The Socceroos meanwhile are in big danger of missing out on a first World Cup for two decades.
Graham Arnold’s team end the campaign with two decisive matches, hosting Japan on 24 March before visiting Saudi Arabia five days later.
Before then, the other game to keep an eye out for is on 1 February as the current top two go head-to-head at Saitama Stadium.
As mentioned, whoever slips down to third will have to play Group A’s third-place side just to reach the inter-confederation play-off.
Oceania is the smallest of FIFA’s confederations, highlighted by the fact just 0.5 World Cup places are on offer.
This part of the world has been hit hard by the pandemic, leading to the 2020 OFC Nations Cup having been cancelled all together.
In fact, OFC World Cup 2022 qualifying hasn’t even started yet, with the majority of these teams last playing a competitive fixture in June 2017.
Due to travel restrictions, all nine OFC members able to compete will meet in Qatar in March with all qualification matches taking place over 17 days.
After the preliminary round tie, teams will compete in two groups of four with the top two advancing to the semi-finals.
The prize on offer is an inter-confederation play-off ticket which will be handed out to the winners of the final, scheduled for 30 March.
New Zealand are big favourites to do just that, ranked 110 by FIFA but that puts them 31 places above the next-best side the Solomon Islands.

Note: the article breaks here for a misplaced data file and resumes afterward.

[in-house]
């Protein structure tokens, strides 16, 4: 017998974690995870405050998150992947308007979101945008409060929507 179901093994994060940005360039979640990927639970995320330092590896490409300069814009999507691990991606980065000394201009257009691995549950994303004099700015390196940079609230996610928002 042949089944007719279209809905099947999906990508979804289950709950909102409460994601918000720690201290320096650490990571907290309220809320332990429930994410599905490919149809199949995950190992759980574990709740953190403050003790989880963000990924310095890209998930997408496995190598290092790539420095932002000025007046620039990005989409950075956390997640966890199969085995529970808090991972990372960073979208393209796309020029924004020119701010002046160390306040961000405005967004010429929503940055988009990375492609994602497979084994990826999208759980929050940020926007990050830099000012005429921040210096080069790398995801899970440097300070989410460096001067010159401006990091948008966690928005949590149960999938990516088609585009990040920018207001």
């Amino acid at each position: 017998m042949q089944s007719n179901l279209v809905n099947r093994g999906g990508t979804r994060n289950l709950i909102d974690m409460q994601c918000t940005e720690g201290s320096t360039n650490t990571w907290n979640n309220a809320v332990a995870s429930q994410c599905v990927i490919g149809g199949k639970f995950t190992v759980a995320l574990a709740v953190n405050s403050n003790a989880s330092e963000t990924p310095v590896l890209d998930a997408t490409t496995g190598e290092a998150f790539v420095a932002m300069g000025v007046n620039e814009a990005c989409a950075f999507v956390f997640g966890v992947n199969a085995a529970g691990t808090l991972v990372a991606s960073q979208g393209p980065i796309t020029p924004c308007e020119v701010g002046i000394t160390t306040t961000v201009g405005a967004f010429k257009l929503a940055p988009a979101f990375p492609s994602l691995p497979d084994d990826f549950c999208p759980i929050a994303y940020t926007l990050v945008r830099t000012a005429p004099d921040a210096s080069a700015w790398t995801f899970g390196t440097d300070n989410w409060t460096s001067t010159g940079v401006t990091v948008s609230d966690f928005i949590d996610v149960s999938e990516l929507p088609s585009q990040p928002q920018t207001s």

The All Whites have appeared at two World Cups in the past, 1982 and 2010, falling in the intercontinental play-offs during the last two cycles.
By June 2022, 30 teams will be guaranteed a World Cup place with just two places to be decided.
This year’s inter-confederation play-offs will take place as single-elimination ties, played on June 13/14th in Qatar, as opposed to the usual home-and-away format.
In one tie, the fourth round Asian winners will take on the South American side who finishes fifth in the table.
The identity of these two teams are currently unknown but this is not a good draw for Asia, with South American nations boasting an imperious record in these play-offs, winning six of seven ties since Bolivia were demolished by Hungary in 1977.
The other tie pits the fourth-place finisher from CONCACAF up against the winners of OFC qualifying.
No nations from Oceania qualify automatically and the team from that continent has won two of the nine ties they’ve played.
So, the nations from North America and South America will be favourites in their respective ties, regardless of who they are.